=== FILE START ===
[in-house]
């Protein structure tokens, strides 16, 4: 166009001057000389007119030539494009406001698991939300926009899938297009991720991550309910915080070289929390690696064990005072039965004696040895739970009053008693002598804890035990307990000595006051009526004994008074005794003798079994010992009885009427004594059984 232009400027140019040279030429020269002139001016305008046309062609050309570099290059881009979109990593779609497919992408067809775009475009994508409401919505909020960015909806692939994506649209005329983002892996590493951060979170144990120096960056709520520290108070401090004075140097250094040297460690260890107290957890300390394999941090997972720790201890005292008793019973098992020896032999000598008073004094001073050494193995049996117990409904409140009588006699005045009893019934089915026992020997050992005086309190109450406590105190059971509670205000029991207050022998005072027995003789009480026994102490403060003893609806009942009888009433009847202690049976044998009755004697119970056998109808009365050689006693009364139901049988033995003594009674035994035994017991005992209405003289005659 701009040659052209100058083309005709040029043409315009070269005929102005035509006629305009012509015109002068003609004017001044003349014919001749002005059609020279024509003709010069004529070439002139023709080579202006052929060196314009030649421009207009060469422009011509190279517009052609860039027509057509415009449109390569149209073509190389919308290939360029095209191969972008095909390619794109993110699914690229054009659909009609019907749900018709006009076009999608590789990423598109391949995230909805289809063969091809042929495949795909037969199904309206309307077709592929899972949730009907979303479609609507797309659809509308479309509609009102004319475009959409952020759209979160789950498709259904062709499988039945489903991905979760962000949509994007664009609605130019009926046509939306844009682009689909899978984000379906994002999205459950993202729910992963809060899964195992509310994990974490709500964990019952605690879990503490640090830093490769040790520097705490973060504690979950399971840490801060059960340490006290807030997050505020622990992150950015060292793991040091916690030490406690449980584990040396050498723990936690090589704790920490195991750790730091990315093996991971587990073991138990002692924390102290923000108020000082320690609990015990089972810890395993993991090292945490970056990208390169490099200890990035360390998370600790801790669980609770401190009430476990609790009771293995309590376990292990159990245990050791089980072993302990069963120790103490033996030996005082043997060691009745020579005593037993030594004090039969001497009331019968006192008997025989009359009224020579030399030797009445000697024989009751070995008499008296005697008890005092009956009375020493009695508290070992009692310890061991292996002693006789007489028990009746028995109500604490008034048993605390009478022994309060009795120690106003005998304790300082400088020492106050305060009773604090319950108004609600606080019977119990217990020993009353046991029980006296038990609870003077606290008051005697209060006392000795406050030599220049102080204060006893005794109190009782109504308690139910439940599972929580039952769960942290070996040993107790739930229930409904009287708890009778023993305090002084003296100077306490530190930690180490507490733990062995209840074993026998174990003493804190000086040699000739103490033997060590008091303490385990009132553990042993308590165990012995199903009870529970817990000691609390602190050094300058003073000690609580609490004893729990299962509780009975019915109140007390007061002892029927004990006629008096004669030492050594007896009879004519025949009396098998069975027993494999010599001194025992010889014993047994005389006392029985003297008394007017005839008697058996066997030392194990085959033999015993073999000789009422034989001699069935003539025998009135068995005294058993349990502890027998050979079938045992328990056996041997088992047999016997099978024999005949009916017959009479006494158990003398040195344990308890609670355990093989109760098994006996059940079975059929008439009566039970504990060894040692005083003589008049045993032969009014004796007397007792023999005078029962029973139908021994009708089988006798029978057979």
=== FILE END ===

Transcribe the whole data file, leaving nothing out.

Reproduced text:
[in-house]
């Protein structure tokens, strides 16, 4: 166009001057000389007119030539494009406001698991939300926009899938297009991720991550309910915080070289929390690696064990005072039965004696040895739970009053008693002598804890035990307990000595006051009526004994008074005794003798079994010992009885009427004594059984 232009400027140019040279030429020269002139001016305008046309062609050309570099290059881009979109990593779609497919992408067809775009475009994508409401919505909020960015909806692939994506649209005329983002892996590493951060979170144990120096960056709520520290108070401090004075140097250094040297460690260890107290957890300390394999941090997972720790201890005292008793019973098992020896032999000598008073004094001073050494193995049996117990409904409140009588006699005045009893019934089915026992020997050992005086309190109450406590105190059971509670205000029991207050022998005072027995003789009480026994102490403060003893609806009942009888009433009847202690049976044998009755004697119970056998109808009365050689006693009364139901049988033995003594009674035994035994017991005992209405003289005659 701009040659052209100058083309005709040029043409315009070269005929102005035509006629305009012509015109002068003609004017001044003349014919001749002005059609020279024509003709010069004529070439002139023709080579202006052929060196314009030649421009207009060469422009011509190279517009052609860039027509057509415009449109390569149209073509190389919308290939360029095209191969972008095909390619794109993110699914690229054009659909009609019907749900018709006009076009999608590789990423598109391949995230909805289809063969091809042929495949795909037969199904309206309307077709592929899972949730009907979303479609609507797309659809509308479309509609009102004319475009959409952020759209979160789950498709259904062709499988039945489903991905979760962000949509994007664009609605130019009926046509939306844009682009689909899978984000379906994002999205459950993202729910992963809060899964195992509310994990974490709500964990019952605690879990503490640090830093490769040790520097705490973060504690979950399971840490801060059960340490006290807030997050505020622990992150950015060292793991040091916690030490406690449980584990040396050498723990936690090589704790920490195991750790730091990315093996991971587990073991138990002692924390102290923000108020000082320690609990015990089972810890395993993991090292945490970056990208390169490099200890990035360390998370600790801790669980609770401190009430476990609790009771293995309590376990292990159990245990050791089980072993302990069963120790103490033996030996005082043997060691009745020579005593037993030594004090039969001497009331019968006192008997025989009359009224020579030399030797009445000697024989009751070995008499008296005697008890005092009956009375020493009695508290070992009692310890061991292996002693006789007489028990009746028995109500604490008034048993605390009478022994309060009795120690106003005998304790300082400088020492106050305060009773604090319950108004609600606080019977119990217990020993009353046991029980006296038990609870003077606290008051005697209060006392000795406050030599220049102080204060006893005794109190009782109504308690139910439940599972929580039952769960942290070996040993107790739930229930409904009287708890009778023993305090002084003296100077306490530190930690180490507490733990062995209840074993026998174990003493804190000086040699000739103490033997060590008091303490385990009132553990042993308590165990012995199903009870529970817990000691609390602190050094300058003073000690609580609490004893729990299962509780009975019915109140007390007061002892029927004990006629008096004669030492050594007896009879004519025949009396098998069975027993494999010599001194025992010889014993047994005389006392029985003297008394007017005839008697058996066997030392194990085959033999015993073999000789009422034989001699069935003539025998009135068995005294058993349990502890027998050979079938045992328990056996041997088992047999016997099978024999005949009916017959009479006494158990003398040195344990308890609670355990093989109760098994006996059940079975059929008439009566039970504990060894040692005083003589008049045993032969009014004796007397007792023999005078029962029973139908021994009708089988006798029978057979």